"The key is being really ruthless in your prioritisation, knowing what the opportunity is and what you're going to tackle over a three to five-year timeframe. This also allows you to communicate clearly your strategy to the market which is really important."
Aside from the strategy, I would advise on these aspects:
D: As the CFO and COO, how did your role evolve from pre-IPO to post-IPO?
M: The ramp-up in reporting as a listed business is something that can’t be underestimated. Also, the portion of your time spent on investor relations. I’d say 30% of my time is spent on investor relations. You need to make sure that you have a really strong team to support you and who at times can look after BAU.
Whilst we completed our IPO in a short time frame of under four months, prior to this we did spend a considerable amount of time understanding our growth drivers and aligning our strategy. Before the IPO we were capital constrained. Post IPO we now have the capital structure to really drive growth, execute on our strategy, increase our share of TAM and drive shareholder value.
D: When the decision is made to IPO, getting ‘’IPO-ready’’ becomes critical. How does the role of CFO make that happen?
M: The role of a CFO is crucial and a lot of the work falls on the CFO and Finance team. In terms of choosing your advisors, investigating accountant and DD parties, IPO project plan and process through to ensuring your reporting, data analytics, and forecasting functionality is at the required level and making sure you have the required level of listed experience in your team.
We built a new forecasting model a year prior to IPO to ensure we were happy with the level of detail and the accuracy of the model. Our forecast model is now engrained in our business. It helps us make business decisions and we track our performance daily, weekly, and monthly to different degrees. It has also been integral in allowing us to be agile and implementing and tracking COVID sales and retention initiatives.
We also optimised our ERP leading up to IPO and we still do this on an ongoing basis to drive further reporting efficiencies.
Data and analytics are also so important and one of the key roles that I introduced was a Commercial Manager. This role is a huge support to a CFO given the importance of data, commercial analytics, customer cohort analysis, and LTV, forecasting, and reporting of your key drivers. Being able to communicate those key drivers is essential. The role of the CFO is no longer just reporting the numbers. It is about understanding the numbers and using the numbers and data to be able to communicate the strategy, direction, and opportunity of the business. This just becomes all the more important when getting “IPO ready” and then subsequently as a listed business.
D: When a business decides to IPO, what impact does that have on the culture and people within an organisation? And additionally, what are your recommendations to founders and CFOs to minimise disruption?
M: To be honest, that is something we really worried about. It also depends on your industry, type of culture, and team, how much they understand about the listed environment and what it entails. There is a lot of governance that comes into play when you are a listed business.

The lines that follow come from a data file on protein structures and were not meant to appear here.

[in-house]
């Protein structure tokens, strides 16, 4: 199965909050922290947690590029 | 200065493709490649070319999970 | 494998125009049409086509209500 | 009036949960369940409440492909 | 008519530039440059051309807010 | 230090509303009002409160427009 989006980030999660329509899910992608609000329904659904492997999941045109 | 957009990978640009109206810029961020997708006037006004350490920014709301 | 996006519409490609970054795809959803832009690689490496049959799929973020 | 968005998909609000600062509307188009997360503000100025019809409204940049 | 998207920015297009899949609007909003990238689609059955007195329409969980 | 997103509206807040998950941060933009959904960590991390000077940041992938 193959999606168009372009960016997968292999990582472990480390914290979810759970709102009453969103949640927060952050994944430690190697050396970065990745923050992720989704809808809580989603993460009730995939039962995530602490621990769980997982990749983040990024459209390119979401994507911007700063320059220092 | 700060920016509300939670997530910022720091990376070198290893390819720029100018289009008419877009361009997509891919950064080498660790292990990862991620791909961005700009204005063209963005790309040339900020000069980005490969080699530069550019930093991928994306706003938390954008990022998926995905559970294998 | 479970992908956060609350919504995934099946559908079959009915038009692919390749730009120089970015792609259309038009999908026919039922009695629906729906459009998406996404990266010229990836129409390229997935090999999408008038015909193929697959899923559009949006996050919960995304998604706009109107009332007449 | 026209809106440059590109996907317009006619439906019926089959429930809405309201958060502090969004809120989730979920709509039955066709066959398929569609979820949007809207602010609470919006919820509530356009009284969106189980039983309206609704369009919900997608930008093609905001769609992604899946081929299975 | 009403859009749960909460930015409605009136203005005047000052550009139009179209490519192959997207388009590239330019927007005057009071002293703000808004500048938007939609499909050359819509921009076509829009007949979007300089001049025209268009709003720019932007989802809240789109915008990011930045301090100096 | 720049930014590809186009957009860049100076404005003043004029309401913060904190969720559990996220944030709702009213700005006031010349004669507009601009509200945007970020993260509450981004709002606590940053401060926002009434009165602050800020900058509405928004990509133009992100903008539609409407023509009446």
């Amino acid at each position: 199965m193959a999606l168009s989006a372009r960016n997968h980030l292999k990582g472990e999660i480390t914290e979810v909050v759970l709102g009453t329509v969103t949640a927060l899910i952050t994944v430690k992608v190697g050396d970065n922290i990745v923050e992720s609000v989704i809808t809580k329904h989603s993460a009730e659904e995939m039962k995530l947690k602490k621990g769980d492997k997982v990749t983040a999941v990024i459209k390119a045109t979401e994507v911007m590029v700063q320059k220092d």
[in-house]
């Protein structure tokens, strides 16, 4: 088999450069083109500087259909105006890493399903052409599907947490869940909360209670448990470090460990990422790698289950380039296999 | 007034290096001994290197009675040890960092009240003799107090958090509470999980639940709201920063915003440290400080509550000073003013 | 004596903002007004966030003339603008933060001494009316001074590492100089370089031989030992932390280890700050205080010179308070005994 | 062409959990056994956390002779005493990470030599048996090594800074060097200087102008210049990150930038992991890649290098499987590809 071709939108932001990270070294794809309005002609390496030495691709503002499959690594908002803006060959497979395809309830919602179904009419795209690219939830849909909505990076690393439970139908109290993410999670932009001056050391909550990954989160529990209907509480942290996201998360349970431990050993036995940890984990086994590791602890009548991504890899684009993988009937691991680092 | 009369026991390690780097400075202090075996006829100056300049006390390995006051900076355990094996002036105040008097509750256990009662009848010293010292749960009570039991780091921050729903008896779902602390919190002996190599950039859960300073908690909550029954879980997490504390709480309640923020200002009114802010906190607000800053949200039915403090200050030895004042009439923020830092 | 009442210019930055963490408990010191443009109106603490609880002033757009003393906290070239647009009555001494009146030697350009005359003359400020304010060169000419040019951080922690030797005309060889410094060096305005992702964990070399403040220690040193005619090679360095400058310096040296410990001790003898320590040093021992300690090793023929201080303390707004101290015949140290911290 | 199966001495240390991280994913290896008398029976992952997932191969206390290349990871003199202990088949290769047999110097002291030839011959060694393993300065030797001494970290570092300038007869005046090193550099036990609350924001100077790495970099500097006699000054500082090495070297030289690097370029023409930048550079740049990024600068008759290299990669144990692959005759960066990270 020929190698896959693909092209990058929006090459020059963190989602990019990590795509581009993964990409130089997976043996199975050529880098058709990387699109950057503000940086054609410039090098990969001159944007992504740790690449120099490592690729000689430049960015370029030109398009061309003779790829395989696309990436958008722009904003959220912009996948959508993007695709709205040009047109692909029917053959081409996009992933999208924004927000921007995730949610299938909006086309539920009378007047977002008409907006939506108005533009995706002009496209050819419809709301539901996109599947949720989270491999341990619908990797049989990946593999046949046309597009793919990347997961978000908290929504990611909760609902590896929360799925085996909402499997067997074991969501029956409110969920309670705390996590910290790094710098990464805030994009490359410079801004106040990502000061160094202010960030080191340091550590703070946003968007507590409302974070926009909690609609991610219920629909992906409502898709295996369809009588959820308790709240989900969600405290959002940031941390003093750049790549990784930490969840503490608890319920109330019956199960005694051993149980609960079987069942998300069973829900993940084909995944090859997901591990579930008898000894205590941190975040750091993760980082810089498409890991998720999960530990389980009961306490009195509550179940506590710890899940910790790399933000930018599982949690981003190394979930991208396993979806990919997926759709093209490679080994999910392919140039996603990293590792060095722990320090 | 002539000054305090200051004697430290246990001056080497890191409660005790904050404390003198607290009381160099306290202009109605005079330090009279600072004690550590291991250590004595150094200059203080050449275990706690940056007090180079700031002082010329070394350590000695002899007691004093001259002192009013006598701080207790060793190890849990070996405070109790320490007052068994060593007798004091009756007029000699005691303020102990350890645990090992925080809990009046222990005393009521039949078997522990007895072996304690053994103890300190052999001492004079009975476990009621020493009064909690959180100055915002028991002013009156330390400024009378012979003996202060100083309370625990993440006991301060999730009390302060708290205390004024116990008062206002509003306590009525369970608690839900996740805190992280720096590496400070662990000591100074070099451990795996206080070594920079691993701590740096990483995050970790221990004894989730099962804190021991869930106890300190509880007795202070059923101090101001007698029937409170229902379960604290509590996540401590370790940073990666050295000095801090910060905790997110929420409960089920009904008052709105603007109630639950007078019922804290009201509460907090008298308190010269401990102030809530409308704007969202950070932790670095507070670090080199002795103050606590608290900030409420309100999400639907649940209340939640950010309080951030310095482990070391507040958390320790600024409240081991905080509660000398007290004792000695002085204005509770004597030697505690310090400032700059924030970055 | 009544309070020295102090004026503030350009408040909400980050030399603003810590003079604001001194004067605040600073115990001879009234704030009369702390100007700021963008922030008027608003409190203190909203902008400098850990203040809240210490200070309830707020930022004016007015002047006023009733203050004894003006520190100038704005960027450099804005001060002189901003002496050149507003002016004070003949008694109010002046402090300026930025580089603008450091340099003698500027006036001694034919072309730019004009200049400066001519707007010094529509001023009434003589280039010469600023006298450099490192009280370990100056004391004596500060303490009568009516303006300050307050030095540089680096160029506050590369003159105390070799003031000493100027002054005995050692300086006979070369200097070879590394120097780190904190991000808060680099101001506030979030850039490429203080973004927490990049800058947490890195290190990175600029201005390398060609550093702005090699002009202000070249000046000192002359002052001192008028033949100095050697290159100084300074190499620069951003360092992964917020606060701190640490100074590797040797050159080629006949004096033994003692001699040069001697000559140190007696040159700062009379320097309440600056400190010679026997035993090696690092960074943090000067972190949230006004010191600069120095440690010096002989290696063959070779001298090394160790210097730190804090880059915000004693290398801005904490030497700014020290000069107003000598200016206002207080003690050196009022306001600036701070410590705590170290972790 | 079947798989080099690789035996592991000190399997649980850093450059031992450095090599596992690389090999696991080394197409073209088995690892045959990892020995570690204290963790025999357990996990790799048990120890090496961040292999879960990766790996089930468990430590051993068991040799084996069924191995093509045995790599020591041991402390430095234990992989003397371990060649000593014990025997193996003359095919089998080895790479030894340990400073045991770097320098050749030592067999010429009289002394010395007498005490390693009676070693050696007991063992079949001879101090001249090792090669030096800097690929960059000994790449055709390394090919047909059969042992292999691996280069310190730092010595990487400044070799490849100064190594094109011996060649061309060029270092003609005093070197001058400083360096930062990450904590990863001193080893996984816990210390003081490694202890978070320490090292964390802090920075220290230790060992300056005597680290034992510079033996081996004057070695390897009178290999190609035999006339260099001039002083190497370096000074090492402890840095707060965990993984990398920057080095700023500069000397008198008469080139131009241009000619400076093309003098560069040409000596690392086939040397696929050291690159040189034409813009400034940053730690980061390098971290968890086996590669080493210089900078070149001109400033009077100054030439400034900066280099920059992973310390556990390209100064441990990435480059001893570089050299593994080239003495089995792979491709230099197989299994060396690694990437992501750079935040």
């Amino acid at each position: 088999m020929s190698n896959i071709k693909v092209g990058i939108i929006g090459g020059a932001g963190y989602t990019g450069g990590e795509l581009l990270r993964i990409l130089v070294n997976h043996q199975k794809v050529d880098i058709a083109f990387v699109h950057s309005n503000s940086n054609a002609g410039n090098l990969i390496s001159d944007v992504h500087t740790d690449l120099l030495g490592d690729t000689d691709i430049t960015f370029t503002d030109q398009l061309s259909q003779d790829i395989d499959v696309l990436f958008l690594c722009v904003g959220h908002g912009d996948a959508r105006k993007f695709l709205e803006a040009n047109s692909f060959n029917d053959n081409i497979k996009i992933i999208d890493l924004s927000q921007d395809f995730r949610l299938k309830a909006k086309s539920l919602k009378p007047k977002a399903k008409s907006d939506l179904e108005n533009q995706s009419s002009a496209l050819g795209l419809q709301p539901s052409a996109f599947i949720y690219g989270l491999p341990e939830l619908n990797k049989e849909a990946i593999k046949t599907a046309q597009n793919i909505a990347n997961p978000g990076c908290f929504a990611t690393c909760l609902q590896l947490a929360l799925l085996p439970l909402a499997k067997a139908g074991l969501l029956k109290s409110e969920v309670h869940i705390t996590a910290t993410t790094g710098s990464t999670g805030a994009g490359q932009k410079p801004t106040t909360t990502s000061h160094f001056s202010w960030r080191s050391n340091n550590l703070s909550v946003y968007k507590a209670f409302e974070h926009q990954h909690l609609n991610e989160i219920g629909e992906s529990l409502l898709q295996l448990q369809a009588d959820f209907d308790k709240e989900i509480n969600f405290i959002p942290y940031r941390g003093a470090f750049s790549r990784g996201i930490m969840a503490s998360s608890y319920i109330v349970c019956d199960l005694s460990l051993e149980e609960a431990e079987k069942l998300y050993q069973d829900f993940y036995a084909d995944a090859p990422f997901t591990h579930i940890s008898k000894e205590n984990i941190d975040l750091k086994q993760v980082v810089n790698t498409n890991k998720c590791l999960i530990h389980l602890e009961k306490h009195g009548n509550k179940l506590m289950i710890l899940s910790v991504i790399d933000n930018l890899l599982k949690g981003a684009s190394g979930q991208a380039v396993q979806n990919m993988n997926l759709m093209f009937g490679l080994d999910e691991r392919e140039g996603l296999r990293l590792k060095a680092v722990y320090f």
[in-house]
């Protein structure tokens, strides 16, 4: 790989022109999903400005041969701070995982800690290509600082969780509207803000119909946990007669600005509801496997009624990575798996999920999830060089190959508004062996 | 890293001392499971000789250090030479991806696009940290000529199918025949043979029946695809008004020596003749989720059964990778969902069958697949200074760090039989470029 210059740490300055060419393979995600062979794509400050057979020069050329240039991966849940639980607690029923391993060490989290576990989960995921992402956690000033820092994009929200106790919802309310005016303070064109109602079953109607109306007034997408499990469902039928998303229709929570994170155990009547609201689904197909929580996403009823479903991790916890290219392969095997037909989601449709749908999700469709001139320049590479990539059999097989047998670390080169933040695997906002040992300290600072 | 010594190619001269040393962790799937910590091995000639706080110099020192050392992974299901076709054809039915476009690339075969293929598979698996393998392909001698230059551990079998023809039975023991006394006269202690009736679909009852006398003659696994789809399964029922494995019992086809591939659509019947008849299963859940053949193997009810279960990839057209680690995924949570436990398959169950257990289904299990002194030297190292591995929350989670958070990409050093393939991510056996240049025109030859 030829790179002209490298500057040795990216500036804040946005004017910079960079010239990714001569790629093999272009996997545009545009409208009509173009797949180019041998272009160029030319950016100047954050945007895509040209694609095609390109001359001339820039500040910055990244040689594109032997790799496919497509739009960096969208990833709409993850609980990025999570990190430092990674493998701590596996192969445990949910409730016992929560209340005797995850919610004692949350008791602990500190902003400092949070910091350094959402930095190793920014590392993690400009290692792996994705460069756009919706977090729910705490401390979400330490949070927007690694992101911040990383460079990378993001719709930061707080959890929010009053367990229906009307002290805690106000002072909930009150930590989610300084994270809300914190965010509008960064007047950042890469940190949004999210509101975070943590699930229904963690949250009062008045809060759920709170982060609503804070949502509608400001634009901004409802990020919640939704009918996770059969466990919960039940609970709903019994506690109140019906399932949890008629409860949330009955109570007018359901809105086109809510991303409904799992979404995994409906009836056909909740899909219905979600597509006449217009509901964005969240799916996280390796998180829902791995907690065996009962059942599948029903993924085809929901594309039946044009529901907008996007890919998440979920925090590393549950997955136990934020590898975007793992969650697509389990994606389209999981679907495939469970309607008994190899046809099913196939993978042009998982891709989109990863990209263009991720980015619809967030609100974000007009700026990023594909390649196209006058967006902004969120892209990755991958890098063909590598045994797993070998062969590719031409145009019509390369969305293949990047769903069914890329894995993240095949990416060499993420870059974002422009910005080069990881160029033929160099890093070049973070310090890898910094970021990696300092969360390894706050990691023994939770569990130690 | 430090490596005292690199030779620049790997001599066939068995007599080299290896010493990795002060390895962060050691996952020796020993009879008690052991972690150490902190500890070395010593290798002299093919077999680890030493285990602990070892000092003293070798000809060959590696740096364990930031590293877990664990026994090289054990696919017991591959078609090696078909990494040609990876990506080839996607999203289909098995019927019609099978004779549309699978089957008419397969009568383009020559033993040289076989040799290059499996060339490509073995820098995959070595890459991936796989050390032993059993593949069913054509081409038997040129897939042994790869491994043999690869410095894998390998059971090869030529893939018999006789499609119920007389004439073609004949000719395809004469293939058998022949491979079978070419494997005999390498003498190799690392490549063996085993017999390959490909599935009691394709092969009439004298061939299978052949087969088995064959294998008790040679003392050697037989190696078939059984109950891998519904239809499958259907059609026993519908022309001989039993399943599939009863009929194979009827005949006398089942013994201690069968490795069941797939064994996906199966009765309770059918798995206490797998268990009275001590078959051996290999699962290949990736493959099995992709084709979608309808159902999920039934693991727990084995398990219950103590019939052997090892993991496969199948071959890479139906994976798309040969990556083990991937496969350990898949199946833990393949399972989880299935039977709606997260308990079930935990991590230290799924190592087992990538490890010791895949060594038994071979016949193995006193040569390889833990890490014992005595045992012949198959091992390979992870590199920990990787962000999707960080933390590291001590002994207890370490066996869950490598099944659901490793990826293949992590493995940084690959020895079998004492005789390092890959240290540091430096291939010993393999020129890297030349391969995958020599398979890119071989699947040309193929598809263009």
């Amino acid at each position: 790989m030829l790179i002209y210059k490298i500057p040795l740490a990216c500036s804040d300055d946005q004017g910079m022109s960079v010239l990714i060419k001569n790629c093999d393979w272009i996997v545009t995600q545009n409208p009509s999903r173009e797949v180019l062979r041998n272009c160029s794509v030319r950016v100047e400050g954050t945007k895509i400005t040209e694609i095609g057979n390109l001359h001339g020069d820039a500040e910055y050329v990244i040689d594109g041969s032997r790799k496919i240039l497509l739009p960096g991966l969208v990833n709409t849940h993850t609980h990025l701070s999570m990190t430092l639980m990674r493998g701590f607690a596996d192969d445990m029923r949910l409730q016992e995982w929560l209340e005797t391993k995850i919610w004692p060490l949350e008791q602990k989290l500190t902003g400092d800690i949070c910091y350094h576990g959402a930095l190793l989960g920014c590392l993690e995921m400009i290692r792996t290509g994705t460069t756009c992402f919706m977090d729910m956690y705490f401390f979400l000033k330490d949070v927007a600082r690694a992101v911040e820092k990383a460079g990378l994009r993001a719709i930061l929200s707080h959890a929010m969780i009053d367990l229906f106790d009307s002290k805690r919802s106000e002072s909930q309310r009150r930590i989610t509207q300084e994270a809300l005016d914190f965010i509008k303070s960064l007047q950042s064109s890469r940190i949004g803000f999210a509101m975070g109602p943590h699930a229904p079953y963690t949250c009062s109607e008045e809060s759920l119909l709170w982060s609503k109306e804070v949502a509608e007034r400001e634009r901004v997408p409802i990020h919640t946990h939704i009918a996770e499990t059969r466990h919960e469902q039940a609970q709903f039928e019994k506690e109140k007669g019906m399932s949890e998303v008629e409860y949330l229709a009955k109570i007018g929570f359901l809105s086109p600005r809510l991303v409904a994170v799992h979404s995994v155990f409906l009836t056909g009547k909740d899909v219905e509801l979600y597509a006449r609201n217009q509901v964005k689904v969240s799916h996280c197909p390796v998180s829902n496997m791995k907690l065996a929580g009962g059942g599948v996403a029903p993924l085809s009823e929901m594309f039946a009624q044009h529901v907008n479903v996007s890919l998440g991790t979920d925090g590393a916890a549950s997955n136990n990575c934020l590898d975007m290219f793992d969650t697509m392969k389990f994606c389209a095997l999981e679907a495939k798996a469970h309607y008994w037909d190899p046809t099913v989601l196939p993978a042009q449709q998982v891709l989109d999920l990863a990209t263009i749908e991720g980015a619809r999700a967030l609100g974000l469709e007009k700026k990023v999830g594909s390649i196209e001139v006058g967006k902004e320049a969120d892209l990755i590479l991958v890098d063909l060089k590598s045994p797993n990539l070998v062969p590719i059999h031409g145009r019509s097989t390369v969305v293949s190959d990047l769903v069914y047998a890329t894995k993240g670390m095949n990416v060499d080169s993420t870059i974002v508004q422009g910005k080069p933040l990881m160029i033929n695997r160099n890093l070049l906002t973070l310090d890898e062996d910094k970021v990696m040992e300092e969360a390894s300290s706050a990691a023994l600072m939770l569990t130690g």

As part of our culture, we have always been big on communicating with our team. It is important that your team understands the company’s strategy and how the business is performing. Since listing we have had to adjust our comms due to continuous disclosure obligations however through our Town Halls we have found a way to be able to communicate how we are delivering on our strategic initiatives and company goals.
"It is important not to stifle the culture that has driven growth to date."
The other important thing to keep in mind is that a lot of your team may have been motivated by and looking forward to the goal of achieving an IPO. When you list your business, you need to take your team on the next journey and the next growth opportunity.
In terms of governance, there was a lot of work involved in ensuring our internal processes were set up for continuous disclosure obligations and restricted trading. This came with a lot of training and well-documented and communicated internal procedures.
The outcome was that our culture strengthened. This year, we ranked second place in WRK+’s Best Places to Work list. We also had an outstanding response in our employee Net Promoter Score with 97% of our people willing to give extra effort to help achieve business goals and 93% stating that they would recommend Hipages Group as a great employer.
D: Quite often a Board Member or Founder requires someone with previous ASX experience. I'd love to get your views on that and if you agree?
M: It's a tricky one. As a CFO if you haven’t been through an IPO then it’s a massive journey and learning curve. The workload that’s involved is huge and you need to make sure you are ready for it. I have been through two IPO journeys and the second time around I definitely benefited from having gone through the experience once before. Having been in that situation I can appreciate the Board requesting that experience.
Whilst you do have advisors around you that help you through that journey, as the CFO, if you have not had the experience in a listed business, then it's crucial that your Financial Controller has the required level of experience. It is not just about the path to IPO however it is also about reporting obligations in a listed environment.
Dan Spencer is Think & Grow's Partner in Executive Search, placing CFO's across ASX settings and high growth businesses looking to list.
If you’re on the hunt for a CFO or you’re an aspiring CFO looking to make your next move, we’d love to hear from you.